As the former CEO of Barclays once said, the financial services sector needs to open itself to fintech if it wishes to remain relevant.

Speaking at a Money 20/20 fintech conference in Copenhagen in June, Anthony Jenkins said:

“Banks can avoid [becoming irrelevant], but they have to act now, and what they really need to do is think about innovation, but also transformation, doing something radically different.”

Featured image from Shutterstock.

Survey: 97% of Indian Traders Are Aware of Bitcoin, but Use Remains Low

A new survey has been released by India’s market and trade body that shows while 97 percent of Indian traders are aware of bitcoin, it’s use among them remains low.

At a meeting called ‘Roundtable on Industry Perspective on Bitcoins: A New World of Payments and Deals,’ the PHD Chamber of Commerce and Industry, which overseas India’s industrial development, asked over 200 participants from a range of industries if they were aware of the digital currency. These included traders from electronic devices, fabrics and automobile parts industries. The objective was to see what impact bitcoin was having on companies within India.

According to the findings, though, while 97 percent of Indian traders are aware of the digital currency, its use within their services remains low.

In a report from News 18, Gopal Jiwarajka, President of the PHD Chamber of Commerce and Industry, said:

“Absence of the information about counterparties in the bitcoins transaction is a major drawback and may lead to unintentional transactions such as money laundering.”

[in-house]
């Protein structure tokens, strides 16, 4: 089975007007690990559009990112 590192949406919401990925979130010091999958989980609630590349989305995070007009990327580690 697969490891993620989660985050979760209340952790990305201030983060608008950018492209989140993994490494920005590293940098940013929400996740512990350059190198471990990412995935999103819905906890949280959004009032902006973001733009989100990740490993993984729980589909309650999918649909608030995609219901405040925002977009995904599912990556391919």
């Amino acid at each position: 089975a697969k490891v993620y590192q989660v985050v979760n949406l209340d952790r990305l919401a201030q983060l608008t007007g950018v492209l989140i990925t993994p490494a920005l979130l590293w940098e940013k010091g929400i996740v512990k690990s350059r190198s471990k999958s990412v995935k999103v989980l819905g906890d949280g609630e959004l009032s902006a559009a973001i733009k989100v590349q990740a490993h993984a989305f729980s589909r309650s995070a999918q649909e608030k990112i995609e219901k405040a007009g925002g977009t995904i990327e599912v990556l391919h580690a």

He added that the use of bitcoin brings with it huge risks and that it is only the demand for it that is seeing increased optimism.

Bitcoin Gains Popularity in India

News of this will no doubt surprise many. Only recently a professor of finance at New York University said that digital currencies such as bitcoin were replacing gold among the younger generation in India.

Aswath Damodaran, who is known as the ‘dean of valuation,’ said that when people no longer trusted paper currencies they typically turned to gold, but now:

“Cryptocurrencies have taken the role of gold at least for younger investors because they don’t trust paper currencies.”

With many of India’s nation losing confidence in its currency a rising number of the country’s citizens have been turning their attention to bitcoin. This is particularly the case among the 18-35 age group.

This may be down to the fact that last November India’s prime minister Narendra Modi removed 86 percent of the nation’s currency overnight. With many of the population left in the lurch a significant rise in bitcoin trading was experienced.

Bitcoin Regulation in India?

At the moment the discussion of regulating bitcoin in the country is undergoing.

In the past there have been calls from Indian politicians to declare bitcoin illegal. According to Kirit Somaiya, a member of the Indian Parliament who belongs to the Bharatiya Janata Party (BJP), a right-wing party in India, he has considers bitcoin as a pyramid-ponzi scheme and has termed it as such in the past.